Permission Taken, which exhibited at Birmingham Open Media and University of Birmingham between October 2015 – May 2016, focused on copyright, remix culture and ideas around sharing, originality and ownership. In planning the exhibition I was fully aware that these concepts can be quite complex to comprehend and, worse still, incredibly boring, so I devised various ways communicate these ideas . I did so not in order to dumb it down but to give audiences as many entry points as possible. The exhibition featured images, texts, videos, sculptures, documentation of research and workshops. One such workshop was the Exquisite Corpse workshops.
It’s highly likely that you will have encountered the Exquisite Corpse idea before but under a different name such as Picture Consequences or Exquisite Cadaver. The concept was originally developed by the Surrealists in the early 1900s as a way to collaboratively create a piece of art. Having discussed this concept with David Littler whilst at the Fermynwoods Contemporary Arts Copyright + Art event I began to think about how this could be recontextualised to talk about ownership and copyright.
In the workshops, which took place at Birmingham Open Media and University of Birmingham as part of the Arts and Science Festival, I split the participants into small groups and gave them the task of creating an image based on a theme – children’s cartoons or mythical creatures. The tools they had at their disposal were images from the University of Birmingham’s Research and Cultural Collections, lots of small bits of vinyl and pens. In both cases artistic talent wasn’t the focus, more the communication of the theme. After a short time I made the groups switch places and add to the new piece using their theme i.e. not adopt the original theme.
Following the collaborative art making we regrouped to have a discussion about several topics. Imagining myself as an art dealer will lots of cold hard cash to spend (I wish!) I asked the group how the funds should be divided if sold. Initially most were more than happy to split it equally. That is until I decided to introduce some doubt.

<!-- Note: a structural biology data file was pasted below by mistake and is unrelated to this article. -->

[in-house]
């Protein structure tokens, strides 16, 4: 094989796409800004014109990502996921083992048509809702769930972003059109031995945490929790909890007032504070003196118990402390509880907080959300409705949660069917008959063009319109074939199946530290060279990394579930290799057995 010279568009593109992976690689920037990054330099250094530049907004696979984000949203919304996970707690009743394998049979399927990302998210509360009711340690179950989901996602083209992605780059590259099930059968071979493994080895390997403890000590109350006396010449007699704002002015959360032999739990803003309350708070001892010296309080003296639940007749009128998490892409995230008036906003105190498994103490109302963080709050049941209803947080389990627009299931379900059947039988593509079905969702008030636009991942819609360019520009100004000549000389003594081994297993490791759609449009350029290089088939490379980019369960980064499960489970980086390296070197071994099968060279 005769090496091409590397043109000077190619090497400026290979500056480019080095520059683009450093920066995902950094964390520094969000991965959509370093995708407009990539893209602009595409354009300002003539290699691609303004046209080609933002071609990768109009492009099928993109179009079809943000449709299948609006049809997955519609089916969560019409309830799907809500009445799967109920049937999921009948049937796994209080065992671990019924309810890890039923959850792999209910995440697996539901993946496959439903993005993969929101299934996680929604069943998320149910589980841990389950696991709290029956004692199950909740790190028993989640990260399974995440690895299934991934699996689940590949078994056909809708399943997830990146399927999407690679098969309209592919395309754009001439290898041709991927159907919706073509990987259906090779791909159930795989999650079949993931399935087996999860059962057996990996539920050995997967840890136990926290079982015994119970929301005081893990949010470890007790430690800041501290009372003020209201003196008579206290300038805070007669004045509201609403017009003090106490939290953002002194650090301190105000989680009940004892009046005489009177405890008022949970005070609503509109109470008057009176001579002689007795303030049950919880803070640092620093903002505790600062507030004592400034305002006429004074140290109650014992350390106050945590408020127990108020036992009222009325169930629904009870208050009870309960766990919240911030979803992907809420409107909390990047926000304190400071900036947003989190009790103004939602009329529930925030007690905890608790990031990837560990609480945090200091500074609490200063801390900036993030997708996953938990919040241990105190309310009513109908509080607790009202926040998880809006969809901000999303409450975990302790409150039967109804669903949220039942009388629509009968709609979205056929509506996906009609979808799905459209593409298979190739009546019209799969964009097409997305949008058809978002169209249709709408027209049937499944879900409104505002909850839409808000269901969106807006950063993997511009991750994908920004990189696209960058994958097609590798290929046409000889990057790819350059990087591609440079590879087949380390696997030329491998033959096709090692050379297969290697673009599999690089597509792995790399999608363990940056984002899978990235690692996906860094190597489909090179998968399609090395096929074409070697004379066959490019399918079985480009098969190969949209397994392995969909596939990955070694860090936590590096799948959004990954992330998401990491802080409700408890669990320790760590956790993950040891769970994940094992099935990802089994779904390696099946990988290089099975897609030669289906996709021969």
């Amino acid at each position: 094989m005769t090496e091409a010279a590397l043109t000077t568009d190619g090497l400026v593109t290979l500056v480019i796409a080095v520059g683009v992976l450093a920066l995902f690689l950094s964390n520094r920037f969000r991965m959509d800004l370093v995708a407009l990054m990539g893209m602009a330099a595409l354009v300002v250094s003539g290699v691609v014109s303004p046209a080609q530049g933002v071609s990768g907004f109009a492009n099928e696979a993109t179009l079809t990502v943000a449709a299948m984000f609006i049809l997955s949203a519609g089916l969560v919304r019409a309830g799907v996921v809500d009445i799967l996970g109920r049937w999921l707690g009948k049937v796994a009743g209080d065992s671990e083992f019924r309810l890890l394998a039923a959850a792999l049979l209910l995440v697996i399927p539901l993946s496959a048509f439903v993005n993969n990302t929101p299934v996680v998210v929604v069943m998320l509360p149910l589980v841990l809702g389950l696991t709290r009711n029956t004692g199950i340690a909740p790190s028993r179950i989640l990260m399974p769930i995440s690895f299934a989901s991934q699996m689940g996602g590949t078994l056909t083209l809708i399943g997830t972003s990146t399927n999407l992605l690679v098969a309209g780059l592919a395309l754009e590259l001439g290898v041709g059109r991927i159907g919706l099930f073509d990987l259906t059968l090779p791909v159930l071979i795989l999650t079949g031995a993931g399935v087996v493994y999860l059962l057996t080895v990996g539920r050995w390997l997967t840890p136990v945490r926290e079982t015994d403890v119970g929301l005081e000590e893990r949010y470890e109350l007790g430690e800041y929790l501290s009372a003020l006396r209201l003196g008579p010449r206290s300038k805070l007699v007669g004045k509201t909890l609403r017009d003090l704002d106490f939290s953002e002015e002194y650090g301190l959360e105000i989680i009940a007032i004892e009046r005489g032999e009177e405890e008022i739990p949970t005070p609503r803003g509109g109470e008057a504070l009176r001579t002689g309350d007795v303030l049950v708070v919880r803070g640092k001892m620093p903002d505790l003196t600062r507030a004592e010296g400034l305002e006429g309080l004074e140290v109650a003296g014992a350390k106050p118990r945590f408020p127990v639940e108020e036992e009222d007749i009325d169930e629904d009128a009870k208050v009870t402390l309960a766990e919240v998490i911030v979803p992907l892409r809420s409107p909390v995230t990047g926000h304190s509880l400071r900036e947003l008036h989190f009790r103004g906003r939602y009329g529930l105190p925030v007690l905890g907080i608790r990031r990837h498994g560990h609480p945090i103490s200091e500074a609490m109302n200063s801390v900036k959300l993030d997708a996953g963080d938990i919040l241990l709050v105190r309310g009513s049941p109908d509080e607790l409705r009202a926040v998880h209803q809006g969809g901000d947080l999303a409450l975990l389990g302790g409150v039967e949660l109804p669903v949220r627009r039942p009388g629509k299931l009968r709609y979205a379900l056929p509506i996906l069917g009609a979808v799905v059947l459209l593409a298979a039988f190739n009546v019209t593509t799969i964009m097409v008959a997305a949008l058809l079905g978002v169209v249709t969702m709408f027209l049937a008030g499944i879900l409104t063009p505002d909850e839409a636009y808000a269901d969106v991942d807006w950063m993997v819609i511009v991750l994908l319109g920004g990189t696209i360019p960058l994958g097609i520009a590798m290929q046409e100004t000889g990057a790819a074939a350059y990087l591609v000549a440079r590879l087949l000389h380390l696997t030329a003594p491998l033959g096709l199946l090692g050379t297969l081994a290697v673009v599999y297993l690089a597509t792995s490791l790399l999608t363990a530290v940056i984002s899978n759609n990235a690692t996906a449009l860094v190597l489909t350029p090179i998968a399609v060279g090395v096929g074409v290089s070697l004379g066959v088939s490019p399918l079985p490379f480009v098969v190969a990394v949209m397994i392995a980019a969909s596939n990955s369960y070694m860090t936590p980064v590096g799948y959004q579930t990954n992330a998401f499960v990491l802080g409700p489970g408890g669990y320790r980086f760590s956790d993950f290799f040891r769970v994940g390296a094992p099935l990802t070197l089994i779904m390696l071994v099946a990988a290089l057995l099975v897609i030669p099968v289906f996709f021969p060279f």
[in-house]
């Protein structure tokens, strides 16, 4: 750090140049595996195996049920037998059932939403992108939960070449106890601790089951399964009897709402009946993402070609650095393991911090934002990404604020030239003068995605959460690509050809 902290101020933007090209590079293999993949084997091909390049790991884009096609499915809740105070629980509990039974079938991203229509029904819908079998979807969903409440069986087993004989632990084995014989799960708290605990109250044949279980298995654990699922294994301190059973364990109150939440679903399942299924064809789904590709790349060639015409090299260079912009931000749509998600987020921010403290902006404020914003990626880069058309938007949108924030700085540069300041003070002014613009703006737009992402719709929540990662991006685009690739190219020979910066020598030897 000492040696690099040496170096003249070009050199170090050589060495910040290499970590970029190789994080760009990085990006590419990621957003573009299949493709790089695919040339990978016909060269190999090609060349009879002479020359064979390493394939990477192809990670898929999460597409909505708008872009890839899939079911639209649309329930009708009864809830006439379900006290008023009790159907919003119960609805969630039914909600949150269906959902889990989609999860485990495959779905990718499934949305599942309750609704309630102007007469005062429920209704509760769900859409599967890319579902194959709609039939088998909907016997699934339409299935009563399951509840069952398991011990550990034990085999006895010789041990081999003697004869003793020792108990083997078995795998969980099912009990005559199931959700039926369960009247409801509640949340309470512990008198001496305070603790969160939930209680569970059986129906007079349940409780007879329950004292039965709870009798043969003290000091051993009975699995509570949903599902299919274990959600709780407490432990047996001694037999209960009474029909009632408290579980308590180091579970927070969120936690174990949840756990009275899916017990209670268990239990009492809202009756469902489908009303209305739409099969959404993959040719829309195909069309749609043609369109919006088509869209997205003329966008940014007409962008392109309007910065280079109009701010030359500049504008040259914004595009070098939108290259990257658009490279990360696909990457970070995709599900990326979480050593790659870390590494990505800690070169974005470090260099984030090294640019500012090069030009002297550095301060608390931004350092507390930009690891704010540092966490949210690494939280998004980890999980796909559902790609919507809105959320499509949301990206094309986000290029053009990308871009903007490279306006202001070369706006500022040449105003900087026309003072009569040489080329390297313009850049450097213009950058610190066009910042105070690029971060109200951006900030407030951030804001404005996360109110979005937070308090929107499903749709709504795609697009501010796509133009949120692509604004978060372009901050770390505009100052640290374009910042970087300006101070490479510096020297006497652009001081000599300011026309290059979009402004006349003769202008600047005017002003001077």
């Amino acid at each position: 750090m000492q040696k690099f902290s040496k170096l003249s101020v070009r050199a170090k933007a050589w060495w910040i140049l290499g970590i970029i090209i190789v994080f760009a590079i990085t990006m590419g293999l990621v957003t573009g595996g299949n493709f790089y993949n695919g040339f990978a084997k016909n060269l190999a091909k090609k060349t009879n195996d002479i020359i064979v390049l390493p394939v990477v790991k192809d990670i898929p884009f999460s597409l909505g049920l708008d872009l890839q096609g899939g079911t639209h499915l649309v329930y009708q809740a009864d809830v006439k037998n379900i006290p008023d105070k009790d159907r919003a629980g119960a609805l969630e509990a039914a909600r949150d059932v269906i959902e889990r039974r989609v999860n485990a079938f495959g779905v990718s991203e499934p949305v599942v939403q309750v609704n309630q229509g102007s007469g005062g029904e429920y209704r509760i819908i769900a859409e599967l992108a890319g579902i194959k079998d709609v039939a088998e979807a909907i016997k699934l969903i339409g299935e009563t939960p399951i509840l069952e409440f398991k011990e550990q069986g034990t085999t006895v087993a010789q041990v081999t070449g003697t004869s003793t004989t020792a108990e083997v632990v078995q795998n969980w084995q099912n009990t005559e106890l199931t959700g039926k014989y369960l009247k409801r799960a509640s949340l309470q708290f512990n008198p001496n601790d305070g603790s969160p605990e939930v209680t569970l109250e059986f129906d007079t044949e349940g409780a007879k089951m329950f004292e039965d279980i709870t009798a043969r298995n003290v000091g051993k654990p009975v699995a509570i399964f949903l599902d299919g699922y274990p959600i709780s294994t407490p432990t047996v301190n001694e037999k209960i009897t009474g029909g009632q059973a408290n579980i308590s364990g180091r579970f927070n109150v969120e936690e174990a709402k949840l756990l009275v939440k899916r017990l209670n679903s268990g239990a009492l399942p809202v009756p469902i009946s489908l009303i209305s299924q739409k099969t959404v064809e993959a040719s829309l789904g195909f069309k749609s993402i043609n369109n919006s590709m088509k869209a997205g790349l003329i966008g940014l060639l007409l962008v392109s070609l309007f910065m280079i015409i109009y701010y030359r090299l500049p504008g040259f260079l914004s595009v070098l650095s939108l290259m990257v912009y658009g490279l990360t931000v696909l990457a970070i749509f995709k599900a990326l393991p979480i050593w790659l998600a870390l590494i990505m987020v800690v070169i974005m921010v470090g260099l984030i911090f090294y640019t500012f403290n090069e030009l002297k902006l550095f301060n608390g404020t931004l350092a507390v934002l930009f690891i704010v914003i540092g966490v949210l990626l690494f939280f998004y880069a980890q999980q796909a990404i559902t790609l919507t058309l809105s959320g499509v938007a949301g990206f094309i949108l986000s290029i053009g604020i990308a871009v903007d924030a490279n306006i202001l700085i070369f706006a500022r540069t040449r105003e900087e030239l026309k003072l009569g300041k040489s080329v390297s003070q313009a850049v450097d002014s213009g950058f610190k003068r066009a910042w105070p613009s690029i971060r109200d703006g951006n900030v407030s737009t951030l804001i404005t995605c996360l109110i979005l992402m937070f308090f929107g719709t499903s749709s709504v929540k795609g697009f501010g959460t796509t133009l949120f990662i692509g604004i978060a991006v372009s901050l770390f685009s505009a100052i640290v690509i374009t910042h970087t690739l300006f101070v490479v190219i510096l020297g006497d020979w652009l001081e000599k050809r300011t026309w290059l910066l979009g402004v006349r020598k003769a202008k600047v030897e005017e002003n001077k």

I suggested to the group that the amount of funds given should be based on the quantity of their contribution. In planning the workshops I specifically gave each group less time on their second piece than I did on their first, the theory being that with less time they would be able to contribute less. Should this result in them receiving less funds?
I then suggested to them to think about the quality of the contribution and not just the quantity. One group used the imagined scenario that they were a highly successful artist and the others were still unknown. Even if the unknown artists contributed the same or more to each piece should the successful artist receive a greater share of the funds? Socially their contribution could be considered worth more due to their status and so, in theory, this could be reflected in the funds received.
Finally, they took into account whether the originator of the idea should be rewarded with a greater share of the funds. Although I was technically the originator of the idea of this iteration of the workshop, in each group you could see participants leading or guiding others using their own ideas. Using this line of thinking should the “originator ” of the idea receive a greater share of the funds?
All of these ideas and more were discussed at length. The participants began to see how this relates to their own practice as they often collaborate with others and consider how it will affect the market value of their artworks and themselves. There are still no obvious answers to these questions and it often boils down to opinions and lawyers, of which there are many! For related things see Writing About Comics and Copyright by Ronan Deazley, which looks at quantity and quality in relation to copyright, the Sweat of the Brow doctrine which talks about effort in relation to the worth of art, and the Monkey Selfie which highlights authorship and ownership of art.
In the end what these workshops showed is that the legal side of art can distract from the creative aspects of it and make collaboration with others something more akin to a strict negotiation process. Nina Paley is an artist I often cite for her talk in which she talks about how copyright affected her work, Sita Sings the Blues.
Although my thoughts do mirror those of Paley’s, I am not advocating for a dismissal or abolition of the copyright system. Instead I would like to see the adoption of more permissive licences such as the Creative Commons licences and a greater focus on encouraging sharing and collaboration.